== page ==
Before Nebraska’s preseason camp started, offensive coordinator and wide receivers coach Troy Walters in a radio interview casually suggested that he expected at least three freshmen to play in the Huskers’ rotation at wide receiver.
That could still happen — versatile threat Wan’Dale Robinson is a virtual lock to have a big role and NU is high on fellow rookies Demariyon Houston, Darien Chase and Jamie Nance — but the challenge has only grown for the youngsters.
Well, first there’s “New Mike Williams.” Then there’s Jaevon McQuitty after more than a year of injury-riddled fits and starts. Don’t forget Andre Hunt, one of the talks of spring ball and a redshirt freshman who’s done nothing but continue to improve his stock.
Williams’ fellow senior Jaron Woodyard falls in that group, too.
They are the in-betweens, the guys who are not mortal locks for playing time like junior JD Spielman and not shiny new additions like the freshmen and senior graduate transfer Kanawai Noa.
And they are a big part of the reason Walters feels so good about where his group is 10 days before Nebraska’s season opener against South Alabama, even if he isn’t quite sure yet who will round out his regular rotation.
“What I’m pleased and excited with are some of the other guys that have stepped up. So they’ve made it harder for those freshmen,” Walters said Wednesday. “McQuitty, Mike Williams, Andre Hunt, they’ve stepped up their game and they’re doing well, so the freshmen have a battle on their hands.”
A look at the room’s makeup tells a considerable amount.
Spielman is the top option, hands down. Robinson is expected to play a big role, perhaps split between receiver and running back. Noa has developed into a consistent threat that the quarterbacks trust since arriving on campus earlier this summer. Sophomore walk-on Kade Warner is nursing an injury currently, but will likely have a role upon his return.
Among the options after that, returners Williams, McQuitty, Woodyard and Hunt combined for a grand total of 13 catches and 132 yards, all but one and 10, respectively, from Williams.
“Mike, last year, played small. He’s a small guy, but small guys need to play big,” Walters said. "This year has been a whole new Mike Williams. I kind of kid with him, ‘Hey, we need the new Mike Williams.’ And he’s had a great camp.”
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McQuitty is coming into year three on campus and is healthy for the first time since a freshman year knee injury.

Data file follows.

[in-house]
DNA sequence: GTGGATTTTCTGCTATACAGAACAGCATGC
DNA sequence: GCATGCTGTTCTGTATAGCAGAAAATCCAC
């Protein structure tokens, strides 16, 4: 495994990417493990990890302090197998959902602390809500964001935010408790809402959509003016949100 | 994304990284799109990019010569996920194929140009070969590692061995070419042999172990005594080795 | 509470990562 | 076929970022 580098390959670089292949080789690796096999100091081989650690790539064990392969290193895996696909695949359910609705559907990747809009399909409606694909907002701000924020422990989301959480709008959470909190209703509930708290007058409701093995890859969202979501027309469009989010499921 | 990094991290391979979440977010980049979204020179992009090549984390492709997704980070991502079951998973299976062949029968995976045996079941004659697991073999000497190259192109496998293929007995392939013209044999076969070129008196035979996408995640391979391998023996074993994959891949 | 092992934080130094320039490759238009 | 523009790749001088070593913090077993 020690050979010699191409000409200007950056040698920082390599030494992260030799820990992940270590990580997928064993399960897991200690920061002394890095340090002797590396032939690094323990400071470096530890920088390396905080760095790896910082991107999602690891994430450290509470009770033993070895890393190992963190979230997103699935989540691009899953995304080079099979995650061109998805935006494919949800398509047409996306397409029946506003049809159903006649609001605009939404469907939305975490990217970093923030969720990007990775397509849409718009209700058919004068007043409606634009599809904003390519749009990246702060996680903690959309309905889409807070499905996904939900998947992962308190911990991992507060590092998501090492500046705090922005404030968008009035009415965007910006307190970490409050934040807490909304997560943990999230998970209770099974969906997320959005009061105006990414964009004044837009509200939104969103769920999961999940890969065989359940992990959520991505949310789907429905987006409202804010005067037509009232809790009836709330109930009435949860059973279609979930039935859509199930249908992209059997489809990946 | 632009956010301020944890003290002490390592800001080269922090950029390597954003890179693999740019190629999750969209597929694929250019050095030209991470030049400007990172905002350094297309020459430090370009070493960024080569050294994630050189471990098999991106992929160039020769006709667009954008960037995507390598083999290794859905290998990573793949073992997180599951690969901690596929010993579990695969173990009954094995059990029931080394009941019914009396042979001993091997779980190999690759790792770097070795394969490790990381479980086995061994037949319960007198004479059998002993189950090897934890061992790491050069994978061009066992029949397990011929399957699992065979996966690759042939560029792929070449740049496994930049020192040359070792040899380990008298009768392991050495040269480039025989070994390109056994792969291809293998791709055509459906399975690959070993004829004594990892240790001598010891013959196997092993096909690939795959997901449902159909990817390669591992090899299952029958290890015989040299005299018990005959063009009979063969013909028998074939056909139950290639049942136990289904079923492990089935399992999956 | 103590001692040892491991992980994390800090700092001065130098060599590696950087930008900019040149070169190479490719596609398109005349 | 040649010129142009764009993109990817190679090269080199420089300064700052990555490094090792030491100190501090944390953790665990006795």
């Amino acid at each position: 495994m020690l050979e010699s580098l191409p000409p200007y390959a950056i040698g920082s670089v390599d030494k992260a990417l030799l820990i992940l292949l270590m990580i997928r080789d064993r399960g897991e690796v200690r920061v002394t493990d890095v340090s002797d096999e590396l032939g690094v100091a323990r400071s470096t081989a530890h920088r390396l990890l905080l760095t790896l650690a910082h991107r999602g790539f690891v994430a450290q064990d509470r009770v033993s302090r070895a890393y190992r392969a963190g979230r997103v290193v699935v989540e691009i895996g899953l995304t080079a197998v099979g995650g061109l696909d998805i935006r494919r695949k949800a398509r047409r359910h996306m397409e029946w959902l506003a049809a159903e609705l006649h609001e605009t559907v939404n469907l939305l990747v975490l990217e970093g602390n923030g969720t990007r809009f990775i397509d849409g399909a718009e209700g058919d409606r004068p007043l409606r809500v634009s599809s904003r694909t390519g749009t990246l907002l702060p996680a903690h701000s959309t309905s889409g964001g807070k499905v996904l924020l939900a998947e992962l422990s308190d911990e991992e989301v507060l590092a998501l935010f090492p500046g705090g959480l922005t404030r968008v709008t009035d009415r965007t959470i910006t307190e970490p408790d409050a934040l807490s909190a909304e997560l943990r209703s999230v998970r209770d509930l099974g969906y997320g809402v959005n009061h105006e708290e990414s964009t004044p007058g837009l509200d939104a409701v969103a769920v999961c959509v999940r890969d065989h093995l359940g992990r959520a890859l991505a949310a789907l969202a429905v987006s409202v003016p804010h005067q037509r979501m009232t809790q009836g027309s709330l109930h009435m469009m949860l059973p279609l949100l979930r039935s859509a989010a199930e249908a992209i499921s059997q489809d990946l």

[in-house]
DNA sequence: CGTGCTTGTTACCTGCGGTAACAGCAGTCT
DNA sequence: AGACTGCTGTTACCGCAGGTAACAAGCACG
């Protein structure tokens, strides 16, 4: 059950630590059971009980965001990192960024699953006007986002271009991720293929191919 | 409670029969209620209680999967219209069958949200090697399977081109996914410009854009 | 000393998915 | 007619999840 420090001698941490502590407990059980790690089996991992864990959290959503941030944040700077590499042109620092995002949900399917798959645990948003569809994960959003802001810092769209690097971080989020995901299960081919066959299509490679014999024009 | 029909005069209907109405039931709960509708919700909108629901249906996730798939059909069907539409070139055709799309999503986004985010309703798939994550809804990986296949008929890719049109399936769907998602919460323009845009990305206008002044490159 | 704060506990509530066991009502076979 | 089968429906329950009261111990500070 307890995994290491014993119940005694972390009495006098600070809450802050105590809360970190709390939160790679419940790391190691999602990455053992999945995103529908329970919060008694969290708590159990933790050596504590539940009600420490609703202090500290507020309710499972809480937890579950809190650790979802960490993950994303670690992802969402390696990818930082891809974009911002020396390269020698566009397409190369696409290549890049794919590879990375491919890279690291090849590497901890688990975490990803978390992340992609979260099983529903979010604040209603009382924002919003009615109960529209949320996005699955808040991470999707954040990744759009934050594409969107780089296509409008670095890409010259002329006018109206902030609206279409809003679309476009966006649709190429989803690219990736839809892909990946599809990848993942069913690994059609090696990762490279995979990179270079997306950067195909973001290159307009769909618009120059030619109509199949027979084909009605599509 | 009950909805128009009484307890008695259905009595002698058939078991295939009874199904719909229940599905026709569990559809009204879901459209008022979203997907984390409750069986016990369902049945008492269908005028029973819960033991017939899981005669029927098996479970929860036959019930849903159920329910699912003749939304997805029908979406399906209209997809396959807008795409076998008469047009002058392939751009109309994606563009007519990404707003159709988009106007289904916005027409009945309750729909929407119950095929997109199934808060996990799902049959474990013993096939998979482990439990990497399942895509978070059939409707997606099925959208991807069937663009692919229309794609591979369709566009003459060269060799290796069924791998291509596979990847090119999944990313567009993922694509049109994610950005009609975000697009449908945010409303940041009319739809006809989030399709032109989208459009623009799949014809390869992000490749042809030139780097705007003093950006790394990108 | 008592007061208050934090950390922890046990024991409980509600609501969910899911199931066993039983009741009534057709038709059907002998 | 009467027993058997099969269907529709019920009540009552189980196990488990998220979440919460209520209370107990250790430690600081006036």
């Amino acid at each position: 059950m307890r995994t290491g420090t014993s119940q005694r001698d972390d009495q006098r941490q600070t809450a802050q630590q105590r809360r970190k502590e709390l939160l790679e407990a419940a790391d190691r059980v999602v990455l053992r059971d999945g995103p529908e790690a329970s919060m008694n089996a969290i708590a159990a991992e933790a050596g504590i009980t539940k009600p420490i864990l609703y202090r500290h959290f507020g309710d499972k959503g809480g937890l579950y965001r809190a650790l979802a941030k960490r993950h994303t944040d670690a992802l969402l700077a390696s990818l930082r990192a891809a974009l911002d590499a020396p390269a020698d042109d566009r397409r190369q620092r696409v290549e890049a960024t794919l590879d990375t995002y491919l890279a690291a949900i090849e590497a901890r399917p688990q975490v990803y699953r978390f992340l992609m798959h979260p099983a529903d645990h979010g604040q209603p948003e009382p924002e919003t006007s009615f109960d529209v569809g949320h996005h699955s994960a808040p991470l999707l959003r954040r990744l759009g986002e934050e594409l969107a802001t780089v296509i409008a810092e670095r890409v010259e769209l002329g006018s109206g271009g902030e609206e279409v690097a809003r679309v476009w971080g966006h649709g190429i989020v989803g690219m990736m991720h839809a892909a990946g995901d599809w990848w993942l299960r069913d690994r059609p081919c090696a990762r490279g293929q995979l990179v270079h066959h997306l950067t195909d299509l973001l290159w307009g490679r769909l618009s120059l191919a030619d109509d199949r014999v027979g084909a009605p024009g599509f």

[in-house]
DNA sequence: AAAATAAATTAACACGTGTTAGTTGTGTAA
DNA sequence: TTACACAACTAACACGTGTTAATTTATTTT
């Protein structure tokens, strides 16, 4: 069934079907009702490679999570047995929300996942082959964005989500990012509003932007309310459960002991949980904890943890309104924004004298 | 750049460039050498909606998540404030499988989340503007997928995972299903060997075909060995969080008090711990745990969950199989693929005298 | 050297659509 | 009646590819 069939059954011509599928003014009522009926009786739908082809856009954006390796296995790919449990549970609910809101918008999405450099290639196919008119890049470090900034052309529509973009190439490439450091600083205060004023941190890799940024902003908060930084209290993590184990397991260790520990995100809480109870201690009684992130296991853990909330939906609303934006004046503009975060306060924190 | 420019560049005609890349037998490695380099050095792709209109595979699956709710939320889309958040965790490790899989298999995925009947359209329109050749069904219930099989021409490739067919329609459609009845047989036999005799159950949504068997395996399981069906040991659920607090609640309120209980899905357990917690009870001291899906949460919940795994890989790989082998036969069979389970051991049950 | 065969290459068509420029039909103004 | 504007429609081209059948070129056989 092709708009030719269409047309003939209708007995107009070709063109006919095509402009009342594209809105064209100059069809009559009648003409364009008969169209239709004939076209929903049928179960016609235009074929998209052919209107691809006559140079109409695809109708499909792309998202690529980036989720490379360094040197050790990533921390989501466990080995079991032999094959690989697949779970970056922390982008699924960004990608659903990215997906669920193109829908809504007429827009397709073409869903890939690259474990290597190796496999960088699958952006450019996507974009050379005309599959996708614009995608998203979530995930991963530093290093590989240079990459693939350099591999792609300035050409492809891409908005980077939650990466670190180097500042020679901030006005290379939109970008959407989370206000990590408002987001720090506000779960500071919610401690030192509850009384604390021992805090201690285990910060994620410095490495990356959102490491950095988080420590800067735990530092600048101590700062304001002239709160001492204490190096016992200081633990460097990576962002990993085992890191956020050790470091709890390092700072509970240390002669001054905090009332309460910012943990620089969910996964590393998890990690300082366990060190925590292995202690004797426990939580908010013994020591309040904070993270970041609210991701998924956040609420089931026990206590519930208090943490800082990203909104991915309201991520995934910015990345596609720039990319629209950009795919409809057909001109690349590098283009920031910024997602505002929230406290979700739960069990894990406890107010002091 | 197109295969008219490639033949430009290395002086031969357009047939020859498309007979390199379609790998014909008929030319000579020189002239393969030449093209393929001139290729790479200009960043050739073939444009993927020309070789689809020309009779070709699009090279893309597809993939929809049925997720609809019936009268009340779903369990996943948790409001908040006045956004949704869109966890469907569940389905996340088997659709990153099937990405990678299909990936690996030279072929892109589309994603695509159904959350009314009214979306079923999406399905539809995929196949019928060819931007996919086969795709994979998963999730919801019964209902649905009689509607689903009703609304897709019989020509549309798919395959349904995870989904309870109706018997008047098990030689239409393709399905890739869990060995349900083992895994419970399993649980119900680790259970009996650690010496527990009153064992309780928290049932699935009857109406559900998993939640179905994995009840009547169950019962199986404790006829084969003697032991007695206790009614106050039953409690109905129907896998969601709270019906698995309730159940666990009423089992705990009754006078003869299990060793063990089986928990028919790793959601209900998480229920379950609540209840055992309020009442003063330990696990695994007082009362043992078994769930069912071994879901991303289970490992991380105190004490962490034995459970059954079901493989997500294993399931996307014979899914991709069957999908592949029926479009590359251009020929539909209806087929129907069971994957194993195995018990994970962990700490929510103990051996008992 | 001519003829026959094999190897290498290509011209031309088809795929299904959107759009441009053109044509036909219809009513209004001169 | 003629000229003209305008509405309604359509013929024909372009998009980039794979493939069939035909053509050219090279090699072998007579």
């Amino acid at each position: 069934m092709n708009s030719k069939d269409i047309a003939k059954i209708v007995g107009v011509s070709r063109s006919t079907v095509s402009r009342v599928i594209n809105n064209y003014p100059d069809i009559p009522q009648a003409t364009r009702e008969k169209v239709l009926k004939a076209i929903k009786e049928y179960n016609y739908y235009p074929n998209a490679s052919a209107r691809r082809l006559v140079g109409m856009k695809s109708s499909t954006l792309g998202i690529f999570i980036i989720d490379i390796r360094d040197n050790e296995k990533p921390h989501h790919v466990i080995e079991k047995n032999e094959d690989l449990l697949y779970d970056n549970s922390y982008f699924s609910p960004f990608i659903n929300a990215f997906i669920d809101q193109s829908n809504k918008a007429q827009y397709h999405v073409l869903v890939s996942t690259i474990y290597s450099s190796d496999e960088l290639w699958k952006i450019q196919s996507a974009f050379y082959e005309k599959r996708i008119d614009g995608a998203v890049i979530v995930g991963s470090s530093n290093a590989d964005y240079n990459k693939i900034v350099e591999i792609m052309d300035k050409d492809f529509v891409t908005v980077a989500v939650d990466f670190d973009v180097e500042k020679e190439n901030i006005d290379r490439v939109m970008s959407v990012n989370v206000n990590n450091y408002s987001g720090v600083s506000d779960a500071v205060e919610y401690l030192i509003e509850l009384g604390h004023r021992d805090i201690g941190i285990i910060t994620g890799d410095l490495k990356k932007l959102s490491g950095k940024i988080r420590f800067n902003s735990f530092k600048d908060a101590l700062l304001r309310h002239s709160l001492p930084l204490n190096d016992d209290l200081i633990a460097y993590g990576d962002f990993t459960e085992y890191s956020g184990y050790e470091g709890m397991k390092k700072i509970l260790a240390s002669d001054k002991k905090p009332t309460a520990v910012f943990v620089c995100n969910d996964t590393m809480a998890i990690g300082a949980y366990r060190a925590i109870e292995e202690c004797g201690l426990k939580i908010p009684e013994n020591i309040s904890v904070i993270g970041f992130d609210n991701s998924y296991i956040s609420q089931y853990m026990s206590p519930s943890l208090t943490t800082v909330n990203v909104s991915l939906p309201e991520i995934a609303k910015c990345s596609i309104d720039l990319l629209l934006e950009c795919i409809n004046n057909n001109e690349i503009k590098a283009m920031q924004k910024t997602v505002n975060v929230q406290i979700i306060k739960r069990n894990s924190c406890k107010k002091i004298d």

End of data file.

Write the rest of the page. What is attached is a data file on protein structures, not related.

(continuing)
“I just had to constantly have battles with myself,” McQuitty said. “That’s what it really was was my mindset. I had to change my mindset and get myself right and stop feeling sorry for myself. I was tired of my situation and I just wanted to change where I was at.”
In addition to family, friends and Walters, McQuitty sought advice from tight ends coach Sean Beckton, who serves as a mentor to many players on the roster.
“Jaevon is a guy that really, really has some tools but a lot of times, mentally, his head’s not where it needs to be,” Beckton said. “I’ve tried to really work on really keeping him focused and locked in more. When he’s not in (the game), seeing the signal. Seeing what’s going on in front of him with coverage and taking that mental rep. I think it’s helped him. His game has really picked up."
Beckton said he overheard head coach Scott Frost five or six days into camp approach Walters and compliment McQuitty’s performance.
“He’s going to really help this football team this year,” Beckton said.
Hunt finished spring on the No.1 line for Walters, earning top-unit time with Woodyard while Spielman and Robinson were limited. The 6-foot, 190-pound redshirt freshman said he feels like he’s only continued his upward trajectory through the summer and camp.
“It’s a big competition to get to the top, but at the same time we’re working together,” Hunt said. “We’re not really focusing on, like, who’s the No. 1 receiver or who’s going to take Stanley (Morgan)’s spot. We’re just worried about going out there and playing.
“We’ve got big goals for ourselves, but we know we have to be a team to get those goals.”
Don’t count out the youth movement just yet, of course. Houston and Nance, in particular, have the kind of speed that can be hard to keep off the field, while Chase has impressed with his overall game.
The middle is standing its ground in Walters’ room, though, and that makes for interesting depth chart conversations ahead.
“They’re doing a good job, and we’d like them to play this season and get some experience under their belt,” Walters said of the freshmen. “How much really depends on the season and how things kind of shake out.”